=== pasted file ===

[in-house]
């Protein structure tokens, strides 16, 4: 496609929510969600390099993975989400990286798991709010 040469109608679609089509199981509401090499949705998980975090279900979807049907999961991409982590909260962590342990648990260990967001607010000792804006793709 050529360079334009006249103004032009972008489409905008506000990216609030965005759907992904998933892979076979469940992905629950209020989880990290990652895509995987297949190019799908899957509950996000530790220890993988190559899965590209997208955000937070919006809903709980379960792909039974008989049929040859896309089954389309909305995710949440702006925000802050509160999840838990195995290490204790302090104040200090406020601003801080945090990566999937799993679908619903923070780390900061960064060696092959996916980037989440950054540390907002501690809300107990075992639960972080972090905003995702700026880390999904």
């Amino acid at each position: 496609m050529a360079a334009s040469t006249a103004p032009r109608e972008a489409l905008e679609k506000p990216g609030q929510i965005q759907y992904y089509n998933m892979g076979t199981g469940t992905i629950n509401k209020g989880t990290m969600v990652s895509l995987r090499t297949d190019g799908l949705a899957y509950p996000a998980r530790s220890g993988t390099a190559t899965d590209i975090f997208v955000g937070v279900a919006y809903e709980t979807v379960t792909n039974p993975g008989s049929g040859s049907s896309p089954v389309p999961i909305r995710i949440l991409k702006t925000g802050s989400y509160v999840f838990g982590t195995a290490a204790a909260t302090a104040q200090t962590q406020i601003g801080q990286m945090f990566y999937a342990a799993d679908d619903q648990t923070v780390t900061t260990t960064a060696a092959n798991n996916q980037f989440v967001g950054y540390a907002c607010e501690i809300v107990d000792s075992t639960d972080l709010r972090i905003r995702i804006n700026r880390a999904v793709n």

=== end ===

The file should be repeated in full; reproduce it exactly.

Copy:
[in-house]
């Protein structure tokens, strides 16, 4: 496609929510969600390099993975989400990286798991709010 040469109608679609089509199981509401090499949705998980975090279900979807049907999961991409982590909260962590342990648990260990967001607010000792804006793709 050529360079334009006249103004032009972008489409905008506000990216609030965005759907992904998933892979076979469940992905629950209020989880990290990652895509995987297949190019799908899957509950996000530790220890993988190559899965590209997208955000937070919006809903709980379960792909039974008989049929040859896309089954389309909305995710949440702006925000802050509160999840838990195995290490204790302090104040200090406020601003801080945090990566999937799993679908619903923070780390900061960064060696092959996916980037989440950054540390907002501690809300107990075992639960972080972090905003995702700026880390999904």
């Amino acid at each position: 496609m050529a360079a334009s040469t006249a103004p032009r109608e972008a489409l905008e679609k506000p990216g609030q929510i965005q759907y992904y089509n998933m892979g076979t199981g469940t992905i629950n509401k209020g989880t990290m969600v990652s895509l995987r090499t297949d190019g799908l949705a899957y509950p996000a998980r530790s220890g993988t390099a190559t899965d590209i975090f997208v955000g937070v279900a919006y809903e709980t979807v379960t792909n039974p993975g008989s049929g040859s049907s896309p089954v389309p999961i909305r995710i949440l991409k702006t925000g802050s989400y509160v999840f838990g982590t195995a290490a204790a909260t302090a104040q200090t962590q406020i601003g801080q990286m945090f990566y999937a342990a799993d679908d619903q648990t923070v780390t900061t260990t960064a060696a092959n798991n996916q980037f989440v967001g950054y540390a907002c607010e501690i809300v107990d000792s075992t639960d972080l709010r972090i905003r995702i804006n700026r880390a999904v793709n």